The DoH paper, Improving quality in primary care, proposes using tools including QOF, balanced scorecards and clinical dashboards to measure practice performance and motivate them to 'raise the bar'.
'We know that individuals within the NHS are already adopting the approaches needed to promote continuous quality improvement,' it says.
'The next challenge is to apply these methods universally and systematically.'
The document suggests that 'over time' the balance between 'national and local investment' must change, to allow PCTs to tailor services better to their populations.
But it warns them not to create 'a culture in which providers expect additional payment before implementing good or effective clinical practice'.
It says QOF was intended to 'provide initial incentives that embed evidence-based care within general practice'.
GPC deputy chairman Dr Richard Vautrey said the document was 'effectively a summary' of policies already underway.
But he added: 'It shows that there has been such a plethora of initiatives that it is no wonder practices feel bureaucracy is weighing down on them.'
He criticised measures such as balanced scorecards, which excluded elements that were hard to quantify.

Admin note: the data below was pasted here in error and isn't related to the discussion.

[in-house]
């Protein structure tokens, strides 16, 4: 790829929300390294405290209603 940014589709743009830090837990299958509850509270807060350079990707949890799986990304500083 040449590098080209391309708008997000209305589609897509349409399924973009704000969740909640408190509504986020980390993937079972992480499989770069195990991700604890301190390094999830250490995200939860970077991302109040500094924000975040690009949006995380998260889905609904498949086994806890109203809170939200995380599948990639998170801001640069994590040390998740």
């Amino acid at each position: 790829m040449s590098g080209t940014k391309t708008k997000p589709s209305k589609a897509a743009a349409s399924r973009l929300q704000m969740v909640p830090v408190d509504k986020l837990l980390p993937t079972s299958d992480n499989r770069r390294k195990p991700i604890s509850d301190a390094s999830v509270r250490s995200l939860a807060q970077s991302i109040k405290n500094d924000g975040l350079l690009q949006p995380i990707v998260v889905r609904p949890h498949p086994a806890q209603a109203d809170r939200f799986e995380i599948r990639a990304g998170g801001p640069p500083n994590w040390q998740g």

'We need to value and recognise the art of general practice,' he said. 'The time spent with a patient who has marital problems, or serious depression. That is very difficult to measure. But it needs to be recognised that good care depends on that.'
Dr Vautrey said the QOF had become a victim of its own success: 'Now everyone wants to get their particular bit into it.'
The document also calls on PCTs to choose local indicators that are 'outcomes focused rather than quantity focused'.
But Dr Vautrey rejected this, arguing that 'processes are often as important, if not more so'.
However, the document also warns PCTs of the need to 'engage' with clinicians 'to achieve continuous improvements in quality and reduce unnecessary pressures and costs in secondary care'.